Phone Calls: Do you know who’s really calling?

If you pick up your phone from an unknown number often, chances are, you have been contacted by some type of scam or sales call. It’s easy to hang up when it’s a pre-recorded message, but what do you do when the person on the other line is claiming to be calling from the IRS, US Citizenship and Immigration Services, or Medicare? What if they are calling from a well-known charity, such as Make-a-Wish? Your first instinct won’t be to hang up right away, so you might stay on the line to hear what they have to say. It may be harmless to do so, but what do you do when they say that you have a payment due, or asks for your Social Security number? You might feel pressured to give out your information, but always remember that scammers try to get your money in the quickest way possible. No one from the government, a charity organization, or even a tech support company should be calling you first and asking for your payment or any other personal information. In addition, if a caller says that he or she is simply calling to confirm your name and address – hang up immediately. These types of calls can come from a live phone operator or a recorded message to confirm your personal information.

Make sure to visit The Federal Trade Commission’s Consumer Information blog page to read about the recent scam alerts. The following are a few tips from the FTC blog to keep in mind when you receive unknown phone calls.

  • The federal government would contact you by US Mail, not by phone or email first.
  • Federal agencies would not ask or demand your personal information over the phone.
  • Scammers may threaten you to give up a payment information to pressure you.
  • Do not trust a caller who asks for your bank account information or asks to wire money over the phone.
  • Free prize or winner? It’s a scam.
  • Hang up immediately if someone is calling to “just to confirm” personal information. Just because they recite your name and address, doesn’t mean that they are trustworthy.

Reference: https://www.consumer.ftc.gov/scam-alerts

Stay Cool in Your Home

Temperatures are rising everywhere this summer, and in some places, it is unbearable without using the air conditioner. Using it often will result in high utility bills, but it is also important to keep your home under a tolerable temperature. If you are looking for ways to stay cool by not using the AC, consider adopting the following methods into your lifestyle.

During the day, close your windows and do your best to keep the sunlight from coming into your home. You might be tempted to leave the window open when there’s a breeze, but you won’t benefit from the breeze if it’s warm. In addition, avoid using appliances and lights that generate a lot of heat so that the inside of your home will be lower than outside.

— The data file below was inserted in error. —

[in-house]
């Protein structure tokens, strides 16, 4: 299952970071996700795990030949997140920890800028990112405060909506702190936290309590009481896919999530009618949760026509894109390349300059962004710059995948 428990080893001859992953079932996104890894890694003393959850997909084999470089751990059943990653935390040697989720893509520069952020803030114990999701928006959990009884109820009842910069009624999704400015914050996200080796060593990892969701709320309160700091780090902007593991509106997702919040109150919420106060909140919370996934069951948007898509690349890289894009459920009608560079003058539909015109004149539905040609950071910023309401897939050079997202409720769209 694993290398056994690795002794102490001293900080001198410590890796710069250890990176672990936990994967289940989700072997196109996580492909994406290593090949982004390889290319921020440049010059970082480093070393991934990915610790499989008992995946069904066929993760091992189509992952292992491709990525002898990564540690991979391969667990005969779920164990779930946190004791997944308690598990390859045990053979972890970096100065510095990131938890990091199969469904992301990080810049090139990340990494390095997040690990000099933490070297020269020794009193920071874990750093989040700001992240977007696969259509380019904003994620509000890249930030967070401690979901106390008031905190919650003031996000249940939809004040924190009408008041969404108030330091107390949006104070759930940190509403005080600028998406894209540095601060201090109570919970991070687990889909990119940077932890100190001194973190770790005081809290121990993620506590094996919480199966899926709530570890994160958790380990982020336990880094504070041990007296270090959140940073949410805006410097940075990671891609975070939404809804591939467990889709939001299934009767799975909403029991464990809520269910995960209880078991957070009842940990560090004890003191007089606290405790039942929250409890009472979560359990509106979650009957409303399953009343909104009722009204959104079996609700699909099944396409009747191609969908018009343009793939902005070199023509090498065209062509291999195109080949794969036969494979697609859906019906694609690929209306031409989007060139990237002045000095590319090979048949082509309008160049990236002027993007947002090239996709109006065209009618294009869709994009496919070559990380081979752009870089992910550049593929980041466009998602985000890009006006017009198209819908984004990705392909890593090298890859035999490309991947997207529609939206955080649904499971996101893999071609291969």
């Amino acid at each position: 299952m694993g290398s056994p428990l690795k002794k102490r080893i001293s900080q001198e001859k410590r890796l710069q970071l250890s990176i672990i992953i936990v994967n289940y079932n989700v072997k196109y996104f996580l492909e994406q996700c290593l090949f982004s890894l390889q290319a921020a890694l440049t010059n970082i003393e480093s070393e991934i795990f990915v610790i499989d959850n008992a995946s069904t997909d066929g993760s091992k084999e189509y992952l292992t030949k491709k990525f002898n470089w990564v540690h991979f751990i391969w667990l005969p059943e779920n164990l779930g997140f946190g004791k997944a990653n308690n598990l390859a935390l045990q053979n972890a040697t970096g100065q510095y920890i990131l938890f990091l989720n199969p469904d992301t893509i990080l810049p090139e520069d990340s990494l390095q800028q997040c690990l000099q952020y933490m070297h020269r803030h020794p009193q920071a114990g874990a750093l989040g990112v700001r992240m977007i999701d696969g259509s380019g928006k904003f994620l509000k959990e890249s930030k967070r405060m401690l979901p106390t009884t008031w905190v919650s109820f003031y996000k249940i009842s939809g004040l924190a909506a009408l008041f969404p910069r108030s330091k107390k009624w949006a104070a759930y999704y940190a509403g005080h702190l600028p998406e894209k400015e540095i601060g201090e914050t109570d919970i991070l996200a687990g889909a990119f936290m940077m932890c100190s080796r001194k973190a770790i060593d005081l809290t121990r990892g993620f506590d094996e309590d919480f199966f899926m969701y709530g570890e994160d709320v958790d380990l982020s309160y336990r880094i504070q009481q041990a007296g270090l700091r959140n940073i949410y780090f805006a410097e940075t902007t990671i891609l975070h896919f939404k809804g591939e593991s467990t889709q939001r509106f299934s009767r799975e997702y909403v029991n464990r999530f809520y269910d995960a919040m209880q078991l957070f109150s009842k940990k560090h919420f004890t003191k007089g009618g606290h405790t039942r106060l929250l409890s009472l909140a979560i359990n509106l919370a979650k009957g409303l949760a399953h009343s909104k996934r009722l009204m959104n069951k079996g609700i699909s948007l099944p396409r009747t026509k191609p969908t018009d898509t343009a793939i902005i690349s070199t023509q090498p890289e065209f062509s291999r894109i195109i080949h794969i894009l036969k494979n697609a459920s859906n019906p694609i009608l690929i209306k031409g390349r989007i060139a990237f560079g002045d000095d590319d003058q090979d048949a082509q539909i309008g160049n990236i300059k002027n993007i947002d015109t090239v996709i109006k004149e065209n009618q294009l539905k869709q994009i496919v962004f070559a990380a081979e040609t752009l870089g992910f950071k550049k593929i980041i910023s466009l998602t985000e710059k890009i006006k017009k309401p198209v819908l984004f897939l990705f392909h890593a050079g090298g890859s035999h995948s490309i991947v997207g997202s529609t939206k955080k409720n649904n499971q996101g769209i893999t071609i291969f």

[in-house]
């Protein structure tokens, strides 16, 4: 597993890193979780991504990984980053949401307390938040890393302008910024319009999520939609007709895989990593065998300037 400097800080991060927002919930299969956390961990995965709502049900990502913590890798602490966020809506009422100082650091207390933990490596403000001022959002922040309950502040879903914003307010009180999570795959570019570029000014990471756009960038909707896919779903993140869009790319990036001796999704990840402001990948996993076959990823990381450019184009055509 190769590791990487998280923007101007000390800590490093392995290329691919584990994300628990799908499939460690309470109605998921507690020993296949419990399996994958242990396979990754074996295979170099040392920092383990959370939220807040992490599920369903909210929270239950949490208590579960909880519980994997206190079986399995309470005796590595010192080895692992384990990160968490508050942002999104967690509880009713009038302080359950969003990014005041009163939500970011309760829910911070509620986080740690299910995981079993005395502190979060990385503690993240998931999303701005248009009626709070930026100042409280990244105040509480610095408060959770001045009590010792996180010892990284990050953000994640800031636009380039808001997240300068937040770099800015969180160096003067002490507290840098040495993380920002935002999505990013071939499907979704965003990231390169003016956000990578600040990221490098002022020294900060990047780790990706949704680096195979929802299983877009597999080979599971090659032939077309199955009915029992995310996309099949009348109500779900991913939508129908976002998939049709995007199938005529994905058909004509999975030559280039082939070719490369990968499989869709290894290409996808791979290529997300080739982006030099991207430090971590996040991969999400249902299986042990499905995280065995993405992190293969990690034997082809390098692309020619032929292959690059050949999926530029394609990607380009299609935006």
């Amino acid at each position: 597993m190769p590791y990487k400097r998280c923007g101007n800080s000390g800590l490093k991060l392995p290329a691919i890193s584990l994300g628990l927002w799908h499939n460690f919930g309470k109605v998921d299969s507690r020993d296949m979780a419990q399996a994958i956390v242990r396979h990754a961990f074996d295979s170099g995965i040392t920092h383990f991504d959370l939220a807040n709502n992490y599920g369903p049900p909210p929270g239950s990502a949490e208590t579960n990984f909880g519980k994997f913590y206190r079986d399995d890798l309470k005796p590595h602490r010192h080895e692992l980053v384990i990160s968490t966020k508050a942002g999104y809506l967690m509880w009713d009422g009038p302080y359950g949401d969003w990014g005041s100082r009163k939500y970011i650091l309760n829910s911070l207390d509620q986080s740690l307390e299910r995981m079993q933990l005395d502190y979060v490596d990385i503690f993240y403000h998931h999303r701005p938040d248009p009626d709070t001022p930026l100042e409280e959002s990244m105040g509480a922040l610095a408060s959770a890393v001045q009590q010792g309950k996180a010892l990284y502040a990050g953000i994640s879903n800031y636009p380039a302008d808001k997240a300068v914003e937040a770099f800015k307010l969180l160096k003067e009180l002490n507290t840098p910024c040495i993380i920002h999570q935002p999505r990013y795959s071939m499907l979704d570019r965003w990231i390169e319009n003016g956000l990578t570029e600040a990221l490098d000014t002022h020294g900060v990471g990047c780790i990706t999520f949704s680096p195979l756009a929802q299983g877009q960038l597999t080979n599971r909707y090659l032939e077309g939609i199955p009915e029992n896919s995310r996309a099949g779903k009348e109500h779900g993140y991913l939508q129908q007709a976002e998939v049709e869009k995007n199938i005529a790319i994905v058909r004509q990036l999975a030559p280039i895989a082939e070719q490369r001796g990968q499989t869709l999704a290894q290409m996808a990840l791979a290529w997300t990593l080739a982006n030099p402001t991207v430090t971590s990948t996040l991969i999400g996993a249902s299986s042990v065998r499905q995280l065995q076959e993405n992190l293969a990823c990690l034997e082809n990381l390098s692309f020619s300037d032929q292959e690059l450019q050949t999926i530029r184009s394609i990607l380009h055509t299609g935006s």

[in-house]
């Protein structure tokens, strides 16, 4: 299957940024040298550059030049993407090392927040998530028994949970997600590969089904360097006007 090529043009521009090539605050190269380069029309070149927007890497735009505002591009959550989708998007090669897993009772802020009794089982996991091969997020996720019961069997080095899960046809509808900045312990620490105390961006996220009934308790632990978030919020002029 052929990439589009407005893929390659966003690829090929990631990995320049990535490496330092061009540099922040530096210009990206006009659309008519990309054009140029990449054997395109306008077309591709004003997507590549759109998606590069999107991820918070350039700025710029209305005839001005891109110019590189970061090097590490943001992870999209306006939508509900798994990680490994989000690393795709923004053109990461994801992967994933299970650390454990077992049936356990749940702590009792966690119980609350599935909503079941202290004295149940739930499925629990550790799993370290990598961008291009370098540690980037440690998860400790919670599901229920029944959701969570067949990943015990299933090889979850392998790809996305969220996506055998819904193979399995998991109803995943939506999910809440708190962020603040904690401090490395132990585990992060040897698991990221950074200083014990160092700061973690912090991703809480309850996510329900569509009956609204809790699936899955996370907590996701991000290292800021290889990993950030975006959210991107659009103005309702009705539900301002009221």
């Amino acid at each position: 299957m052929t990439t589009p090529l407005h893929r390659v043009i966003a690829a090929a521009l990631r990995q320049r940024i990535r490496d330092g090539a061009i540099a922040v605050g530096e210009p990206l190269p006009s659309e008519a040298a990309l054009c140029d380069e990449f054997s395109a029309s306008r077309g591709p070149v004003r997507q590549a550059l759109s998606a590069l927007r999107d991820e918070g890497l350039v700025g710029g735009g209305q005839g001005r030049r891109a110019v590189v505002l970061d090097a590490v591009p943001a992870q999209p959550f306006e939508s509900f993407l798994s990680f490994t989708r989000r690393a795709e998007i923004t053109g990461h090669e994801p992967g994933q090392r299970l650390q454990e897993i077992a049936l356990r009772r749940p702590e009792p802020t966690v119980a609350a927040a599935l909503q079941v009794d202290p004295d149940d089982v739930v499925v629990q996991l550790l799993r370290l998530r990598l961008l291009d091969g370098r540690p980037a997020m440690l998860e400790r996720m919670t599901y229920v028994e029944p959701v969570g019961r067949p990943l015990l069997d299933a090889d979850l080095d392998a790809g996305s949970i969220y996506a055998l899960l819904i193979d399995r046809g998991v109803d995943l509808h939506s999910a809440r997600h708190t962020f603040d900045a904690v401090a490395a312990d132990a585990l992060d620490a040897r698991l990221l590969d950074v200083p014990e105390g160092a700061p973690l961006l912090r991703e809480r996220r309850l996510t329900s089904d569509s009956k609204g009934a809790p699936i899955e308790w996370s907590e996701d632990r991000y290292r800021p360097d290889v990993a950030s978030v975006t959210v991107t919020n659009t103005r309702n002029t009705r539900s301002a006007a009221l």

Switch your bed sheets to lightweight cotton, since it is a more breathable material, and will promote ventilation and airflow in your bedroom. Choose lightweight cotton for not only your sheets, but also for your clothes.

Make your own ice packs or use chilled towels, and even take a cold shower to get some instant relief from the heat. You can also put a pan or bowl of ice in front of a fan to create a make-shift “air conditioner.”

Remember to stay hydrated. Make sure your body get enough fluids, but avoid drinking caffeine or alcohol, since they will leave you dehydrated.

If you still feel like your home is unbearable, try spending some time in buildings with AC, such as your local public library or senior/community centers.

Resource: http://newyork.cbslocal.com/2012/08/01/8-ways-to-cool-down-your-home-without-air-conditioning/

Mobilehome and Manufactured Homes Sales

Who handles the sales of mobilehomes and manufactured homes?

Only dealer-brokers licensed by the Department of Housing and Community Development (HCD) handle sales of new manufactured homes and mobilehomes. These new homes come with a one-year warranty from the manufacturer, but the warranty usually does not cover transit damage and may not apply to faulty installation. Used mobilehomes do not come with a warranty and may be sold by dealers, real estate agents, or the homeowner, who must provide the buyer with a resale or transfer disclosure statement (TDS), as mentioned previously. Complaints about mobilehome dealers should be directed to the Mobilehome Ombudsman at 800.952.5275, or ombudsman@hcd.ca.gov.

What if there is an issue with my new mobile home?

If there is a safety or construction issue with your new mobile home, you must notify the manufacturer, retailer, or installer. If the problem is not resolved, you may be able to use the HUD Manufactured Home Dispute Resolution Program. This program aims to provide timely resolution (of eligible disputes) between manufacturers, retailers and installer of manufactured homes regarding the responsibility of correction or repairs of defects in manufactured homes.

There are a few eligibility requirements to participate in this program. For example, the owner of the mobile home needs to report any issues to the manufacturer, retailer, installer, State Administrative Agency, or HUD within one year after the date of installation. In addition, not all States participate in this program, due to some administering their own dispute resolution programs.

If you are eligible to participate in the program, you can submit a request for dispute resolution in one of five ways: by email, phone, fax, mail, or online. The program outlines key information to include in your request, if you are not using the online form to submit the request. Make sure to visit their website to see if you are eligible, and read through all the instructions in order for your request to be processed. In addition, you can watch a very informative video about the program on their website.